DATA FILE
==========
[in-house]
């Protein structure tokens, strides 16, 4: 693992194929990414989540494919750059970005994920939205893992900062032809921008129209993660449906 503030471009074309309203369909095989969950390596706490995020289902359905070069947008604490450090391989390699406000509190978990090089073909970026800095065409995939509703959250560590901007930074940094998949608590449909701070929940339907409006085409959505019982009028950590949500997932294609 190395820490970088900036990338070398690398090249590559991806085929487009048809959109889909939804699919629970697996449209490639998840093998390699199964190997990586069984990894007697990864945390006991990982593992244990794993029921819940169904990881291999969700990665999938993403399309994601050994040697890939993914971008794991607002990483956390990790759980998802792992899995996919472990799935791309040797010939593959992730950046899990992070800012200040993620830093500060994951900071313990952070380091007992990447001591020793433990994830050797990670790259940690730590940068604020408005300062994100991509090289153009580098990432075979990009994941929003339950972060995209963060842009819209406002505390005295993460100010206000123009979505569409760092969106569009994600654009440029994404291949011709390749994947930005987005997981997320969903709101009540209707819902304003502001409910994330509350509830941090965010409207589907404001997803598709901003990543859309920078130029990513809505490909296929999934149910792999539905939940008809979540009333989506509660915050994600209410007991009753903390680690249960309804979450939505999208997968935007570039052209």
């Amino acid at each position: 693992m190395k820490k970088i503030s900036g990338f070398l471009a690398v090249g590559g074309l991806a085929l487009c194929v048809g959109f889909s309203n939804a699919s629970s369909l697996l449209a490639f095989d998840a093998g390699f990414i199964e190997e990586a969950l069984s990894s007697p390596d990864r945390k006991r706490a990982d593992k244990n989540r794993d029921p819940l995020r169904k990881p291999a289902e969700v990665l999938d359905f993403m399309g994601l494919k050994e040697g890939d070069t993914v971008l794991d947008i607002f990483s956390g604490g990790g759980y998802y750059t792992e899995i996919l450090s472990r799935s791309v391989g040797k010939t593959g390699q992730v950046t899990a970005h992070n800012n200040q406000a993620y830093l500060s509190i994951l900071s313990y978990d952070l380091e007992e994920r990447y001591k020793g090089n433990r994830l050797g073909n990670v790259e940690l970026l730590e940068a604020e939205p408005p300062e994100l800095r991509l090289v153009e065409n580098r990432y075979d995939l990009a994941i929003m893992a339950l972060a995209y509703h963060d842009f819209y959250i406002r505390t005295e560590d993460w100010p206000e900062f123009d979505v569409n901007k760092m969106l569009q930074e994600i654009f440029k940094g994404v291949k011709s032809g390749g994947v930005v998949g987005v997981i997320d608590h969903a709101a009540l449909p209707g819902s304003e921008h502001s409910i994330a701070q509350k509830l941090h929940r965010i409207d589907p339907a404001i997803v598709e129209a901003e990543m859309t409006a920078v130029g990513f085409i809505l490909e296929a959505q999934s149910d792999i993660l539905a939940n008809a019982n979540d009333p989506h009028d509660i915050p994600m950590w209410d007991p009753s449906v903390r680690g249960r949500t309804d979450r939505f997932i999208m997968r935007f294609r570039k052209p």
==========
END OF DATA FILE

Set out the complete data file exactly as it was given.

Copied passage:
[in-house]
């Protein structure tokens, strides 16, 4: 693992194929990414989540494919750059970005994920939205893992900062032809921008129209993660449906 503030471009074309309203369909095989969950390596706490995020289902359905070069947008604490450090391989390699406000509190978990090089073909970026800095065409995939509703959250560590901007930074940094998949608590449909701070929940339907409006085409959505019982009028950590949500997932294609 190395820490970088900036990338070398690398090249590559991806085929487009048809959109889909939804699919629970697996449209490639998840093998390699199964190997990586069984990894007697990864945390006991990982593992244990794993029921819940169904990881291999969700990665999938993403399309994601050994040697890939993914971008794991607002990483956390990790759980998802792992899995996919472990799935791309040797010939593959992730950046899990992070800012200040993620830093500060994951900071313990952070380091007992990447001591020793433990994830050797990670790259940690730590940068604020408005300062994100991509090289153009580098990432075979990009994941929003339950972060995209963060842009819209406002505390005295993460100010206000123009979505569409760092969106569009994600654009440029994404291949011709390749994947930005987005997981997320969903709101009540209707819902304003502001409910994330509350509830941090965010409207589907404001997803598709901003990543859309920078130029990513809505490909296929999934149910792999539905939940008809979540009333989506509660915050994600209410007991009753903390680690249960309804979450939505999208997968935007570039052209």
């Amino acid at each position: 693992m190395k820490k970088i503030s900036g990338f070398l471009a690398v090249g590559g074309l991806a085929l487009c194929v048809g959109f889909s309203n939804a699919s629970s369909l697996l449209a490639f095989d998840a093998g390699f990414i199964e190997e990586a969950l069984s990894s007697p390596d990864r945390k006991r706490a990982d593992k244990n989540r794993d029921p819940l995020r169904k990881p291999a289902e969700v990665l999938d359905f993403m399309g994601l494919k050994e040697g890939d070069t993914v971008l794991d947008i607002f990483s956390g604490g990790g759980y998802y750059t792992e899995i996919l450090s472990r799935s791309v391989g040797k010939t593959g390699q992730v950046t899990a970005h992070n800012n200040q406000a993620y830093l500060s509190i994951l900071s313990y978990d952070l380091e007992e994920r990447y001591k020793g090089n433990r994830l050797g073909n990670v790259e940690l970026l730590e940068a604020e939205p408005p300062e994100l800095r991509l090289v153009e065409n580098r990432y075979d995939l990009a994941i929003m893992a339950l972060a995209y509703h963060d842009f819209y959250i406002r505390t005295e560590d993460w100010p206000e900062f123009d979505v569409n901007k760092m969106l569009q930074e994600i654009f440029k940094g994404v291949k011709s032809g390749g994947v930005v998949g987005v997981i997320d608590h969903a709101a009540l449909p209707g819902s304003e921008h502001s409910i994330a701070q509350k509830l941090h929940r965010i409207d589907p339907a404001i997803v598709e129209a901003e990543m859309t409006a920078v130029g990513f085409i809505l490909e296929a959505q999934s149910d792999i993660l539905a939940n008809a019982n979540d009333p989506h009028d509660i915050p994600m950590w209410d007991p009753s449906v903390r680690g249960r949500t309804d979450r939505f997932i999208m997968r935007f294609r570039k052209p």